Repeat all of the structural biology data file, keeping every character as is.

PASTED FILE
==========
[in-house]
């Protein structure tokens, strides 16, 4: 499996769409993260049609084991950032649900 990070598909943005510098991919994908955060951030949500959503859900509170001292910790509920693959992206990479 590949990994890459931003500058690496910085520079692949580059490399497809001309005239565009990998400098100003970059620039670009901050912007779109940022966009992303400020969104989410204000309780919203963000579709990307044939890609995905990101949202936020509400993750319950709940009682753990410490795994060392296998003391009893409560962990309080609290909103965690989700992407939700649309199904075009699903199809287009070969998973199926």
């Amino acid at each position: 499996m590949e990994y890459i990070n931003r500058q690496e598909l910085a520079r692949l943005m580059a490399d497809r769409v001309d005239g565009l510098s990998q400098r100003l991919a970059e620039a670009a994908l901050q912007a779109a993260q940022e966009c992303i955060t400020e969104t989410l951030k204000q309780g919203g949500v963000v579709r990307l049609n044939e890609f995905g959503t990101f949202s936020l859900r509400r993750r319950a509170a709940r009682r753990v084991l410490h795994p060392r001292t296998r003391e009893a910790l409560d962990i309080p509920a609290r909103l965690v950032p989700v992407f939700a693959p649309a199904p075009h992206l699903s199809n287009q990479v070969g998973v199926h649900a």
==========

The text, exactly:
[in-house]
């Protein structure tokens, strides 16, 4: 499996769409993260049609084991950032649900 990070598909943005510098991919994908955060951030949500959503859900509170001292910790509920693959992206990479 590949990994890459931003500058690496910085520079692949580059490399497809001309005239565009990998400098100003970059620039670009901050912007779109940022966009992303400020969104989410204000309780919203963000579709990307044939890609995905990101949202936020509400993750319950709940009682753990410490795994060392296998003391009893409560962990309080609290909103965690989700992407939700649309199904075009699903199809287009070969998973199926």
């Amino acid at each position: 499996m590949e990994y890459i990070n931003r500058q690496e598909l910085a520079r692949l943005m580059a490399d497809r769409v001309d005239g565009l510098s990998q400098r100003l991919a970059e620039a670009a994908l901050q912007a779109a993260q940022e966009c992303i955060t400020e969104t989410l951030k204000q309780g919203g949500v963000v579709r990307l049609n044939e890609f995905g959503t990101f949202s936020l859900r509400r993750r319950a509170a709940r009682r753990v084991l410490h795994p060392r001292t296998r003391e009893a910790l409560d962990i309080p509920a609290r909103l965690v950032p989700v992407f939700a693959p649309a199904p075009h992206l699903s199809n287009q990479v070969g998973v199926h649900a």